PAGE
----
Spying by the military against U.S. persons, also supposedly prohibited, has greatly expanded in recent years. Counterintelligence Field Activity (CIFA) was created in 2002 supposedly to evaluate threats against Department of Defense installations. However, a secret 400-page document obtained by MSNBC revealed that CIFA had spied on more than 1500 “suspicious incidents” during a ten-month period, including a meeting of Quakers to plan a protest of military recruiting at local high schools and an anti-war protest in Los Angeles.
James Risen has exposed in the New York Times and in his book State of War: The Secret History of the CIA and the Bush Administration that the National Security Agency, which is under the Department of Defense, has been used in a massive campaign of illegal spying of U.S. citizens, including tapping phone calls and monitoring bank and financial records and the internet. (See Revolution #35, "Spies, Lies, Thugs and Torture.")
In 2006, the Military Commissions Act was passed which, in addition to legalizing torture, allows the president and military courts to declare anyone an enemy combatant without basic civil rights like habeas corpus.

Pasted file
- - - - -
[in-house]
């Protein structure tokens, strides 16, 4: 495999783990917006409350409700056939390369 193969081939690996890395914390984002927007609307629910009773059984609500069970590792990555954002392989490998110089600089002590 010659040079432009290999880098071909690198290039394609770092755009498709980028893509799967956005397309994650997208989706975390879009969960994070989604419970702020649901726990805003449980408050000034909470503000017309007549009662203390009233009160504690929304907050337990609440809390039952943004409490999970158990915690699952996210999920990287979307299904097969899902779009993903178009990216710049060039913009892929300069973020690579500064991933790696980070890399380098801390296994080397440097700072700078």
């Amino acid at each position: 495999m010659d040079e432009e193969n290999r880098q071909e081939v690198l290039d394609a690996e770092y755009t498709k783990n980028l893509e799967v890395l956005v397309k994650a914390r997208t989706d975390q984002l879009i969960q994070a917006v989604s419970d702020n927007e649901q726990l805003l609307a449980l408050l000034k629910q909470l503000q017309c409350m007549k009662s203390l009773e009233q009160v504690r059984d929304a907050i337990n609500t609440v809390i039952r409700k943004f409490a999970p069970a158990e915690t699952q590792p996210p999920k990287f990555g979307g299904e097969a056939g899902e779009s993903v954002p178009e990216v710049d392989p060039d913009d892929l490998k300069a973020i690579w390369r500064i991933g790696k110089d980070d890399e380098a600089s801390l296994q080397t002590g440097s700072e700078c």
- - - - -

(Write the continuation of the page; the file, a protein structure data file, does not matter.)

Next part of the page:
Plans for massive detention centers are already being prepared. Pacific News Service reported that in early 2006, Kellogg Brown and Root (KBR) received a $385 million contract from the Department of Homeland Security to build detention and processing facilities to be used “in the event of an emergency influx of immigrants into the U.S. or to support the rapid development of new programs.”
Would They Really Go That Far?
The Bush Regime's preparations for martial law are part of an extreme agenda. This is a regime that is setting out to create a world empire that is unchallenged and unchallengeable and has embarked on an endless war to bring this about. Along with this, they aim to restructure social relations in the U.S., doing away with many of the social and economic institutions that have characterized U.S. society since World War 2. Because of this extreme agenda, the Bush regime takes very seriously the possibility of jolts and ruptures and resistance and are preparing very extreme measures to deal with this.
On February 27, 1933, a fire broke out in the Reichstag (government) building in Germany. The next day Hitler and his Minister of the Interior Hermann Göring drafted the Reichstag Fire Decree, which suspended civil liberties and gave the central government total power. The decree was signed into law within days. After that point, opposition to Hitler became MUCH more difficult.
In the U.S. today, extreme measures much like the Reichstag Fire Decree are already being put into place—making it even more urgent that a determined struggle be waged to drive out the Bush regime and reverse this dangerous trajectory.